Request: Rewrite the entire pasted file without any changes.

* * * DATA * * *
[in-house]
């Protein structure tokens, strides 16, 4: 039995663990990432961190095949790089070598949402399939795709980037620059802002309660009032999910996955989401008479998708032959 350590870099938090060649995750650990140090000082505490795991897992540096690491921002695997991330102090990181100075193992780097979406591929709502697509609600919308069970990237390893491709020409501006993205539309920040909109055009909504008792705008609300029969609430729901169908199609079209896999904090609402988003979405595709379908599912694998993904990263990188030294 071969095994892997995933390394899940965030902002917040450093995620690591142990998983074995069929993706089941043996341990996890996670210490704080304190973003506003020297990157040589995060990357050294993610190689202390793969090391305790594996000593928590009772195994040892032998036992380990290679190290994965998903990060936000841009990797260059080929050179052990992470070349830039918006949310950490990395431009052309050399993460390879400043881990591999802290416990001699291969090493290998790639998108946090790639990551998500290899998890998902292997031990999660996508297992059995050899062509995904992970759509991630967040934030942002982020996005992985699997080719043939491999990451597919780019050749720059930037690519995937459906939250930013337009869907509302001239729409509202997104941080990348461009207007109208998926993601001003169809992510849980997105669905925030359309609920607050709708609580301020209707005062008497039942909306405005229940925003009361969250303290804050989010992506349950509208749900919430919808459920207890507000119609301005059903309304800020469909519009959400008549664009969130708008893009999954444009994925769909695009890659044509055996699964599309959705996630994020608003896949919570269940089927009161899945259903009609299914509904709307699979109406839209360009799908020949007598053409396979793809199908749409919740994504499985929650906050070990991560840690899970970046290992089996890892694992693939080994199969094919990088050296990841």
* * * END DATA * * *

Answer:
[in-house]
């Protein structure tokens, strides 16, 4: 039995663990990432961190095949790089070598949402399939795709980037620059802002309660009032999910996955989401008479998708032959 350590870099938090060649995750650990140090000082505490795991897992540096690491921002695997991330102090990181100075193992780097979406591929709502697509609600919308069970990237390893491709020409501006993205539309920040909109055009909504008792705008609300029969609430729901169908199609079209896999904090609402988003979405595709379908599912694998993904990263990188030294 071969095994892997995933390394899940965030902002917040450093995620690591142990998983074995069929993706089941043996341990996890996670210490704080304190973003506003020297990157040589995060990357050294993610190689202390793969090391305790594996000593928590009772195994040892032998036992380990290679190290994965998903990060936000841009990797260059080929050179052990992470070349830039918006949310950490990395431009052309050399993460390879400043881990591999802290416990001699291969090493290998790639998108946090790639990551998500290899998890998902292997031990999660996508297992059995050899062509995904992970759509991630967040934030942002982020996005992985699997080719043939491999990451597919780019050749720059930037690519995937459906939250930013337009869907509302001239729409509202997104941080990348461009207007109208998926993601001003169809992510849980997105669905925030359309609920607050709708609580301020209707005062008497039942909306405005229940925003009361969250303290804050989010992506349950509208749900919430919808459920207890507000119609301005059903309304800020469909519009959400008549664009969130708008893009999954444009994925769909695009890659044509055996699964599309959705996630994020608003896949919570269940089927009161899945259903009609299914509904709307699979109406839209360009799908020949007598053409396979793809199908749409919740994504499985929650906050070990991560840690899970970046290992089996890892694992693939080994199969094919990088050296990841």